On the second question, the Recess Appointments Clause states that the President may make recess appointments only to fill “Vacancies that may happen during the Recess.” As the uniform understanding of this provision at the founding and for decades after confirms, the Clause means what it says: The vacancy must “happen during”—i.e., arise during—the Recess. The Executive claims that “may happen during” actually means “happen to exist,” but that construction erases “may happen during” from the Clause, while contravening the uniform understanding of the framers.
The brief contends that the answer to the third question is also clear. The Executive agrees that Senate breaks “of three days or less ‘during the Session of Congress,’ . . . are effectively de minimis and do not trigger the President’s recess-appointment authority.” Here, however, the Senate convened sessions every three days throughout the supposed recess. It therefore was not in “the Recess of the Senate” under the Executive’s own test. The Executive urges that the Senate’s sessions—at which the Senate could and did conduct official business—were constitutional nullities, but the Senate, not the President, determines the Rules of its Proceedings. And here, it determined that it was in session every three days.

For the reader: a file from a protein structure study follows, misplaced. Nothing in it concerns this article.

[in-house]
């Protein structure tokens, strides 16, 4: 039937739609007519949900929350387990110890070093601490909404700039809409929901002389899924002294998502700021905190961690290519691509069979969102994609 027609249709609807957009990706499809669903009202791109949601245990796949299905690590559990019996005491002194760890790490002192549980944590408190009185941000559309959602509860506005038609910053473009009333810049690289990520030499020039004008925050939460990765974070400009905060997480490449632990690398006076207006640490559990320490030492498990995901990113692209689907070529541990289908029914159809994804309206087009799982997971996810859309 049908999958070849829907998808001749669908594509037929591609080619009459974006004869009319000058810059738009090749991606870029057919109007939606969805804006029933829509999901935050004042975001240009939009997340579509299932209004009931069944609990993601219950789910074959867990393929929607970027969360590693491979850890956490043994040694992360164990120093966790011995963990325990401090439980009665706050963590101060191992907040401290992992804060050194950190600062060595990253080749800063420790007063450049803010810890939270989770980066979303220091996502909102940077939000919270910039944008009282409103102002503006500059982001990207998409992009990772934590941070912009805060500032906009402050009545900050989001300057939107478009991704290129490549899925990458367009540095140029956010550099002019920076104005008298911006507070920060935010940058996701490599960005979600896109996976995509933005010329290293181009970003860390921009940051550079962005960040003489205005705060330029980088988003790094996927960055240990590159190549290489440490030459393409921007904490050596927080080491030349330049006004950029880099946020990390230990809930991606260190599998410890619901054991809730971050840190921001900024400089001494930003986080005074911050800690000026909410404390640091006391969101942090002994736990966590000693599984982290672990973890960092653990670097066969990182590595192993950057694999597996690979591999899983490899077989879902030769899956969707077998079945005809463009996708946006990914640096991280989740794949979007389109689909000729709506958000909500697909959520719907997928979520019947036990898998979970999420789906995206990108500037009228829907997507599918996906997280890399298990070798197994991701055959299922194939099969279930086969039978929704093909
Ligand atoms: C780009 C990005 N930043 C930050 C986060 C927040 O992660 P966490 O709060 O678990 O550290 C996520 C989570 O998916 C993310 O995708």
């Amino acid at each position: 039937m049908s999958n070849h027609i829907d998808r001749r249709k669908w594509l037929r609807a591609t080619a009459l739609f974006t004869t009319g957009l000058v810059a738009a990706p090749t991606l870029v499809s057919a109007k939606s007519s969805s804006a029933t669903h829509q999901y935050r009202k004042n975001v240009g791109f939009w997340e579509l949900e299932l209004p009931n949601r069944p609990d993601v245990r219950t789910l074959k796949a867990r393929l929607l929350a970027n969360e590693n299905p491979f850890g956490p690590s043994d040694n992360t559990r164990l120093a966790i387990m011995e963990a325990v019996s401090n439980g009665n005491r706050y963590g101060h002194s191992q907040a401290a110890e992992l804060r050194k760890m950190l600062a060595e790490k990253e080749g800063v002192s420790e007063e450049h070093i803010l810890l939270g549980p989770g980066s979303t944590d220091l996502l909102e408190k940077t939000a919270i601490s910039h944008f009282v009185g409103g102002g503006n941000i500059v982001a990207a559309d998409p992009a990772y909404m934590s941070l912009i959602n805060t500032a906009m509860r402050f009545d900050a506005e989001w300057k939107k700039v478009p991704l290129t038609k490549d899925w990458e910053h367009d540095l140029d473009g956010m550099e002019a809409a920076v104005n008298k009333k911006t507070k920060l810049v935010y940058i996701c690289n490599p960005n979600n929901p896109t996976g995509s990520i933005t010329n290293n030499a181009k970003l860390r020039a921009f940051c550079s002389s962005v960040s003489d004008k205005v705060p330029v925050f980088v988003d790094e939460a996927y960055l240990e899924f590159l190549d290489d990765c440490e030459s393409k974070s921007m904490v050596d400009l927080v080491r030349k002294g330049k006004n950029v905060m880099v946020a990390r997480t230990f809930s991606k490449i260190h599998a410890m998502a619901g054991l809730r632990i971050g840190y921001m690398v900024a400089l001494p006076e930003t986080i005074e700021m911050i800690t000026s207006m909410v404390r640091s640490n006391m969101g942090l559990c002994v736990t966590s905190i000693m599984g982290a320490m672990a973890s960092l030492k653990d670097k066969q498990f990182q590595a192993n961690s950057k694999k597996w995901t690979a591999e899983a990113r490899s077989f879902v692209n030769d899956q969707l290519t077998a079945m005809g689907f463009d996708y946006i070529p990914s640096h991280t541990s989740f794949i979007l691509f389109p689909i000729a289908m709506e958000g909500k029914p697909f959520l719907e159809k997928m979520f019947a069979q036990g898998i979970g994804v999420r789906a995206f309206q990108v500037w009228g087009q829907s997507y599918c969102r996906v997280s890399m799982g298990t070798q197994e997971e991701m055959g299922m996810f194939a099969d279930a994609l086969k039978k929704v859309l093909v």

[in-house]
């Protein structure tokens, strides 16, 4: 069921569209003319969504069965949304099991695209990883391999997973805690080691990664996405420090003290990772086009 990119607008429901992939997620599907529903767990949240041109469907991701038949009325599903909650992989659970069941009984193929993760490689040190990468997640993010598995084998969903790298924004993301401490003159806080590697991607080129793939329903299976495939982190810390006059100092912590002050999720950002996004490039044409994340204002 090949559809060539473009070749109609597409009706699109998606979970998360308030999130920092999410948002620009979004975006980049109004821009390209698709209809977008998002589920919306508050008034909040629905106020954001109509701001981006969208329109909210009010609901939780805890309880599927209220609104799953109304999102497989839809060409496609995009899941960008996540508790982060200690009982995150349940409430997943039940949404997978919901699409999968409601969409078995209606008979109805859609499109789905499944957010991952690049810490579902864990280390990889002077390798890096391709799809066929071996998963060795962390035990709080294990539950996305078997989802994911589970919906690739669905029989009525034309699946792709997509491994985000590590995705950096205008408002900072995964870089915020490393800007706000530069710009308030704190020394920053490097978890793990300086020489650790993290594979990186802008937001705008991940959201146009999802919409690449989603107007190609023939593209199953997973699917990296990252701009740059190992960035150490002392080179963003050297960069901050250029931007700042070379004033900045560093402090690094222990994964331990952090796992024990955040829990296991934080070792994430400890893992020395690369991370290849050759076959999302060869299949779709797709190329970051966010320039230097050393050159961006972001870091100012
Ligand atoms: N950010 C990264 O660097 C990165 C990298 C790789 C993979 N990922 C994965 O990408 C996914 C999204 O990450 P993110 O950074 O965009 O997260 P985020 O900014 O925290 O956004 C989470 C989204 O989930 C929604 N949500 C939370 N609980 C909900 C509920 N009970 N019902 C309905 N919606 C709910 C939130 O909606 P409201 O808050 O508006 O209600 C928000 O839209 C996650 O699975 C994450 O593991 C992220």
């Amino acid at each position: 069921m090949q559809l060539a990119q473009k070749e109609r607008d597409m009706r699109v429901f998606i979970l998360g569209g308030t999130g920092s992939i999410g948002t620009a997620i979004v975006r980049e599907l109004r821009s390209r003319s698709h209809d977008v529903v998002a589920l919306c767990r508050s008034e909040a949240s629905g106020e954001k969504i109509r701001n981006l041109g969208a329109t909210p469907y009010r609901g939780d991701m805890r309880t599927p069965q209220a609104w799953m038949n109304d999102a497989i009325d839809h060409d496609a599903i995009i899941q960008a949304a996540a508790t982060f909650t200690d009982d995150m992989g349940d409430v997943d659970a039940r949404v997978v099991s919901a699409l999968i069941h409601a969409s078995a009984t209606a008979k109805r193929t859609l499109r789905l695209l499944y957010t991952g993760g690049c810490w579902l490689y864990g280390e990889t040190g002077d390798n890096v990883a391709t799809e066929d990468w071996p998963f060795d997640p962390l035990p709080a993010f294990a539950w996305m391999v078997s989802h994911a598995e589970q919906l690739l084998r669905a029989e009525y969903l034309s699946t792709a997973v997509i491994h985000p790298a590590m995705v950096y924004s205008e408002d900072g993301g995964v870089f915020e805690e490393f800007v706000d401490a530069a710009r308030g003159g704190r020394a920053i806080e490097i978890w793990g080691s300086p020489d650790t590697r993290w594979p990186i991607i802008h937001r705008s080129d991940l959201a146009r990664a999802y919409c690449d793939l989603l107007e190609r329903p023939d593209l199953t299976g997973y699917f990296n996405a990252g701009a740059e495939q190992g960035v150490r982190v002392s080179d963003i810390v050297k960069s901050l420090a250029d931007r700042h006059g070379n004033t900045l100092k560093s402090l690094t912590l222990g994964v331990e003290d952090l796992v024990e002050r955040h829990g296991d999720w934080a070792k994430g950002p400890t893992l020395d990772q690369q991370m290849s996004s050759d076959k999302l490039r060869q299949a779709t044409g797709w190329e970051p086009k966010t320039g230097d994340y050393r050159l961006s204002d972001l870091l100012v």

These limitations on the President’s unilateral recess-appointment power accord with the Clause’s limited purpose. The Constitution provides a “general method” of appointment with advice and consent that serves to “check” presidential power. The Recess Appointments Clause supplies an “auxiliary method,” but limits it to making “temporary appointments” in certain circumstances during ‘“the recess of the Senate.’”